A mask material is applied on the diffusion barrier layer covering the substrate first surface, by any known masking technique, and the diffusion barrier layer is etched to define active device areas. The mask material is stripped and a field oxide is grown on the exposed substrate first surface. A portion of the field oxide and all of the diffusion barrier is removed, resulting in active areas surrounded by a field isolation structure.
By forming and activating (by annealing) the n-type and p-type areas within the p-wells and n-wells prior to the formation of the field isolation structure around the active areas, the encroachment of the field isolation structure is substantially reduced. Furthermore, the encapsulation of the substrate prior to annealing virtually eliminates the potential of any metal contamination in the furnace/holder which may out-diffuse during annealing from contaminating the substrate.
While the specification concludes with claims particularly pointing out and distinctly claiming that which is regarded as the present invention, the advantages of this invention can be more readily ascertained from the following description of the invention when read in conjunction with the accompanying drawings in which:
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The encapsulated structure 121 is annealed at a temperature ranging from between about 900° C. and 1150° C. in an ambient atmosphere of inert gas (such as N2, Ar, or Ne), an oxidant gas (such as O2, H2O, or CO2), or a mixture of inert gas and oxidant gas to activate the p-type areas 114 and the n-type areas 116. It is, of course, understood that, for an entirely encapsulated structure 121, the ambient atmosphere during annealing is of no consequence. However, if a portion of a structure (e.g., the back side) is not encapsulated, the ambient atmosphere may have to be carefully selected.
The formation of the encapsulated structure 121 prior to annealing virtually eliminates any potential for metal contamination of the semiconductor wafer, since any metal contaminant in the annealing furnace and/or holder which out-diffuses cannot contact any surface of the substrate 102. Furthermore, annealing early in the fabrication process eliminates the possibility of damage to temperature-sensitive portions of the finished device, such as threshold voltage and junction depths, as these portions are formed after the annealing.
As shown in
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As shown in
Scanning electron micrographs of active areas formed by prior art techniques and by the present invention are shown in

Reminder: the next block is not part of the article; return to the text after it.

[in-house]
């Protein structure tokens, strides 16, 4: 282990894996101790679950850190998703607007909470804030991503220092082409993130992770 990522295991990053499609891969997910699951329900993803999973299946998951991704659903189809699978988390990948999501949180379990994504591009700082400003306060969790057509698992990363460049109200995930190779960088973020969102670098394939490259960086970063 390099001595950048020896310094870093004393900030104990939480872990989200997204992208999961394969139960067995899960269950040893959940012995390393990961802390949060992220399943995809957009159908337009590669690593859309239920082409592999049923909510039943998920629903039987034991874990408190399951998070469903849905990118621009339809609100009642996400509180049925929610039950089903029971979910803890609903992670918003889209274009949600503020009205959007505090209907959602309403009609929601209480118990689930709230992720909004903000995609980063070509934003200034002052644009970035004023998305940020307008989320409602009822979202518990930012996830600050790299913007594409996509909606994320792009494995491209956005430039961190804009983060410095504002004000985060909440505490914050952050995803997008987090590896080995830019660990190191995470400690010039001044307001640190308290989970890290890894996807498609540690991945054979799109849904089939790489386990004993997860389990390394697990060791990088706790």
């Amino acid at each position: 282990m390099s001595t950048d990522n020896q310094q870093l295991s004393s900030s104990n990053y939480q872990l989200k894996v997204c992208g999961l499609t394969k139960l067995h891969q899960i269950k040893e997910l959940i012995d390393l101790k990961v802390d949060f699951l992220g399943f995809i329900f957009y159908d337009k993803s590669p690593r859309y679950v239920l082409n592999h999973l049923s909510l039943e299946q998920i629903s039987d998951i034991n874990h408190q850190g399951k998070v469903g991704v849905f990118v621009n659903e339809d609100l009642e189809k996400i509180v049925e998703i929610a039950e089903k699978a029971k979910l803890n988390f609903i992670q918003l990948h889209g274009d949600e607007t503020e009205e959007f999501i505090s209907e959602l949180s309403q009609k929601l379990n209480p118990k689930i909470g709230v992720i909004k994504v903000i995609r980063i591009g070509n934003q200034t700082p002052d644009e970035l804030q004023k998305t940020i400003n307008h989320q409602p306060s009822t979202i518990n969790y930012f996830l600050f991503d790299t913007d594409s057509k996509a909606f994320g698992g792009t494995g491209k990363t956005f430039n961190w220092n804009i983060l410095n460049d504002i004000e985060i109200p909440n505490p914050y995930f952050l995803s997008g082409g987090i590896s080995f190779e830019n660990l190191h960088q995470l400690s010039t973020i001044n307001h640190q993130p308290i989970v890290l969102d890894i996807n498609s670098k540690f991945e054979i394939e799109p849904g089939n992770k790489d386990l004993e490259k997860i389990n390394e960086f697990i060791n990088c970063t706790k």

By comparing resulting active areas formed by the method of the present invention, as shown by
The decrease in encroachment of the isolation structure can also be seen in the graph illustrated in FIG. 13. This graph shows the final active area (“AA”) length after field oxide growth graphed in relation to the AA width before field isolation structure (field oxide) growth for silicon wafers, with and without anneal prior to the formation of the field oxide. Active areas with the same AA width before field oxide growth will have the same AA length before field oxide growth. However, the final AA length depends strongly on the process technology used, e.g., a better process provides a longer final AA length. Thus, it can be seen from
Although the present disclosure focuses on the formation of a CMOS structure, it is, of course, understood that the above-described technique can be used to form any MOS structure such as NMOS structures or PMOS structures, or any semiconductor structure using a LOCOS-type field isolation structure.
Having thus described in detail preferred embodiments of the present invention, it is to be understood that the invention defined by the appended claims is not to be limited by particular details set forth in the above description, as many apparent variations are possible without departing from the spirit or scope thereof.
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|U.S. Classification||257/371, 257/E21.544, 257/E21.552, 257/E21.642, 257/E21.558|
|International Classification||H01L21/761, H01L21/8238, H01L21/762|
|Cooperative Classification||H01L21/761, H01L21/823878, H01L21/76218, H01L21/76202|
|European Classification||H01L21/8238U, H01L21/761, H01L21/762B4B2, H01L21/762B|
|Dec 18, 2007||CC||Certificate of correction|
|Jan 28, 2009||FPAY||Fee payment|
Year of fee payment: 4
|Apr 15, 2013||REMI||Maintenance fee reminder mailed|
|Aug 30, 2013||LAPS||Lapse for failure to pay maintenance fees|
|Oct 22, 2013||FP||Expired due to failure to pay maintenance fee|
Effective date: 20130830